Recurrent 11.7Note * 59.5 Note F: too unreliable to be published 35.8
Fluctuating 22.1 49.9 Note F: too unreliable to be published 37.7
Continuous 11.5Note * 64.8Note * Note F: too unreliable to be published 32.0
Human or technical supports
Progressive (reference category) 9.5 46.4Note E: Use with caution Note F: too unreliable to be published 49.6
Recurrent 3.9Note E: Use with caution Note * 43.2Note E: Use with caution Note F: too unreliable to be published 49.3Note E: Use with caution
Fluctuating 8.6Note E: Use with caution 41.0Note E: Use with caution Note F: too unreliable to be published 52.8Note E: Use with caution
Continuous 5.5Note * 57.1 Note F: too unreliable to be published 35.1Note E: Use with caution

Table 12 end

With respect to workstation modifications, once again, employed persons with progressive (23%) or fluctuating (22%) limitations had the highest WPA requirements. Those with recurrent and continuous limitations again had lower levels of requirements at around 12% for both. In terms of level of needs met for workstation modifications, those with progressive (48%) or fluctuating (50%) limitations were less likely to have all of their needs met, relative to those with continuous (65%). No statistically significant differences were found for those with none of their needs met among the four disability dynamic groups.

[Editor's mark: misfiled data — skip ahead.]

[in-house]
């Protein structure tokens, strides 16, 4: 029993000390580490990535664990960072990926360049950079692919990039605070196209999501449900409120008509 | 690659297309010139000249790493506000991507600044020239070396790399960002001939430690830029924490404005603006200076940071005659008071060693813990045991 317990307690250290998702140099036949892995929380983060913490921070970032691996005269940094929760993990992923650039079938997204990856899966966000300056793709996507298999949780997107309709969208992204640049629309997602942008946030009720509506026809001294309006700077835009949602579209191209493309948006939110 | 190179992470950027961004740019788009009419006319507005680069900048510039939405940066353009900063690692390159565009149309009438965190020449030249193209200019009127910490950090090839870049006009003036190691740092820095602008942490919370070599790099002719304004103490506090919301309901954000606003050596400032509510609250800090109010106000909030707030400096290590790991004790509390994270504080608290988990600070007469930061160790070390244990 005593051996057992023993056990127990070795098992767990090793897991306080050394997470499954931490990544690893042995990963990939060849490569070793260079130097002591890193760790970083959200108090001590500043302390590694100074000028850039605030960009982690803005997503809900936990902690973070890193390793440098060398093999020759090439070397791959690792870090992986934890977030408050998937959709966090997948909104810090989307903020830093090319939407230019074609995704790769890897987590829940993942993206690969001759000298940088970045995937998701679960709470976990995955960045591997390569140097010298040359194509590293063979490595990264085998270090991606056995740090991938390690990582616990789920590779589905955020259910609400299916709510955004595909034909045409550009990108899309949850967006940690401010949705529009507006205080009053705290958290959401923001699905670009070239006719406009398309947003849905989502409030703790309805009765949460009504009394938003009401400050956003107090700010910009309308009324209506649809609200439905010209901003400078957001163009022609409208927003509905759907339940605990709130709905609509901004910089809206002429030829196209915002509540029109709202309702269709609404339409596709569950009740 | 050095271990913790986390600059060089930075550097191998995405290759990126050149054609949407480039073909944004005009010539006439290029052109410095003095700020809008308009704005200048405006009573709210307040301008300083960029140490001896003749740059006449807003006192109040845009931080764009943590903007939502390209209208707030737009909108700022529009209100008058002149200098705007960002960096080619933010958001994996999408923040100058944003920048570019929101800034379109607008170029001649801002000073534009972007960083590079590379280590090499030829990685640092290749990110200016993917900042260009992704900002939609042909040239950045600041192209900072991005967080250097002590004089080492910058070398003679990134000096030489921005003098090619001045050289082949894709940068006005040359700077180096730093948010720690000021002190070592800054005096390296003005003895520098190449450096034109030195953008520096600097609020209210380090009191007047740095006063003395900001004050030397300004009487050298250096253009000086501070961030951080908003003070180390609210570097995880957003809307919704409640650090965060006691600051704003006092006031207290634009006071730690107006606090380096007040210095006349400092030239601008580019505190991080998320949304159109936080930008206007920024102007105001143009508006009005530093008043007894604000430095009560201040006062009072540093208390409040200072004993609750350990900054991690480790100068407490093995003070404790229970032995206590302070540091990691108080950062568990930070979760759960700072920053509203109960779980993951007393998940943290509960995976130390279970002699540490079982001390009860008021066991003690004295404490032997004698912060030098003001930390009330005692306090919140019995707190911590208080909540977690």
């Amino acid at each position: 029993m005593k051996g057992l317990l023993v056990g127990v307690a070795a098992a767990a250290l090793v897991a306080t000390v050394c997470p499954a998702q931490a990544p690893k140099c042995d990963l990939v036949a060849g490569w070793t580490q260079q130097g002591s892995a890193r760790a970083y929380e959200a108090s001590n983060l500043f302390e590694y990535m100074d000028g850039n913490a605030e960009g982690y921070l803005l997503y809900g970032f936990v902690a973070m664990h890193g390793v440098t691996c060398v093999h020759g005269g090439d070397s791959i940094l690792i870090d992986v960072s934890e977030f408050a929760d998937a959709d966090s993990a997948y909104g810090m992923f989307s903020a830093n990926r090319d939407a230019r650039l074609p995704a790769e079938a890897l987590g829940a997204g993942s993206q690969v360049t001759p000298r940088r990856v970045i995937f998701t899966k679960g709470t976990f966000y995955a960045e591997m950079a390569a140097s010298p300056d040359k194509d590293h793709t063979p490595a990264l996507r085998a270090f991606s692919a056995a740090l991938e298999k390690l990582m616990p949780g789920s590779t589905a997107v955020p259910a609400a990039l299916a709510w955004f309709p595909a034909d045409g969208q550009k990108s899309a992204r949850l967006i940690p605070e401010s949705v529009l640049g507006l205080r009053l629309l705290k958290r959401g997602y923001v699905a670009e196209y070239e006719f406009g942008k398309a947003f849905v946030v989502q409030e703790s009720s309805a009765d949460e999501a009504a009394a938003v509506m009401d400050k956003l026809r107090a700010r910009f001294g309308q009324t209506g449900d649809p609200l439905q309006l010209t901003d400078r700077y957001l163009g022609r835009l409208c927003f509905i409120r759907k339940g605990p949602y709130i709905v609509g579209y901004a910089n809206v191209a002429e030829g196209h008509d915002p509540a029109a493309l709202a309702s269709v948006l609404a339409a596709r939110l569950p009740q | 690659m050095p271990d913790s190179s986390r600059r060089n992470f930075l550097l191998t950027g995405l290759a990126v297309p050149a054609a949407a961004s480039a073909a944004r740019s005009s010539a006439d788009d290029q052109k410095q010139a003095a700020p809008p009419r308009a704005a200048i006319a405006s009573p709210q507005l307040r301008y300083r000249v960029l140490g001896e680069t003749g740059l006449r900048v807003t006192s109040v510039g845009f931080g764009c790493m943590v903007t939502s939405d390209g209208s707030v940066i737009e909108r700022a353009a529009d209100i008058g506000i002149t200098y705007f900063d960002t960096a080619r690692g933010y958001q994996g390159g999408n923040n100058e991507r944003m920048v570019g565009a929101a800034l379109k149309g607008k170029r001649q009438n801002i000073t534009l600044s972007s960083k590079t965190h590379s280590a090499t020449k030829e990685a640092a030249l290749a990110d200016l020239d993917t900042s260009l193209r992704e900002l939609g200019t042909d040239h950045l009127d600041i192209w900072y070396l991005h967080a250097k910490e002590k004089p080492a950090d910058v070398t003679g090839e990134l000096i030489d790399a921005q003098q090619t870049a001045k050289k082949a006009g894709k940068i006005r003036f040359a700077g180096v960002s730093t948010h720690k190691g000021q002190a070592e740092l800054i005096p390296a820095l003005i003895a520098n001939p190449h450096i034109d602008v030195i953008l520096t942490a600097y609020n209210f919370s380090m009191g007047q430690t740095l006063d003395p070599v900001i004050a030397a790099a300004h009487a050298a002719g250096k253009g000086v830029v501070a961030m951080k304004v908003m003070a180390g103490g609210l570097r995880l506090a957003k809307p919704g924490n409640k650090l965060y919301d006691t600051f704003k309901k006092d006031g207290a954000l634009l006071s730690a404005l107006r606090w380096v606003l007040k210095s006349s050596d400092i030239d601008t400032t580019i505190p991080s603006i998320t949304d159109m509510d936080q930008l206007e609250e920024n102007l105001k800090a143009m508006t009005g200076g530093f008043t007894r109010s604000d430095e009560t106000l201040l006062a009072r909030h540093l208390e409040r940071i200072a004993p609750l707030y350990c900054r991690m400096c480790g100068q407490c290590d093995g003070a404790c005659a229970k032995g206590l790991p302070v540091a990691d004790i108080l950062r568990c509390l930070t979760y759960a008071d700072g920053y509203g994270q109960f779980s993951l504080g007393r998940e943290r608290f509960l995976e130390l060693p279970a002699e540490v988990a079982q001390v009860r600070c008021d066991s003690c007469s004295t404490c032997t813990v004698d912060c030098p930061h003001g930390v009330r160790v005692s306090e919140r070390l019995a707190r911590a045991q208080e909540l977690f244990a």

Human or technical supports were the least required WPA among all four disability dynamic groups. Nonetheless, similar patterns were found—with those with recurrent (4%) or continuous (6%) limitations being less likely to require human or technical supports compared to those with progressive (10%). In terms of level of needs met for human or technical supports, no statistically significant differences were found among disability dynamic groups.  

5.2 Number of Required Workplace Accommodations

Employed persons with progressive or fluctuating limitations are the most likely to require at least three or more WPA

In addition to requiring different types of WPA, employed persons among the four disability dynamic groups also varied in terms of the number of WPA they required. Those with progressive or fluctuating limitations had the highest likelihood of WPA requirements, and, also tended to require more types of accommodations. Overall, around 36% of these individuals required three or more WPA compared to around 20% of those with recurrent or continuous limitations (Table 13). Conversely, half of employed persons with recurrent or continuous limitations who required WPA only required one compared to just over one-third of employed persons with progressive or fluctuating limitations.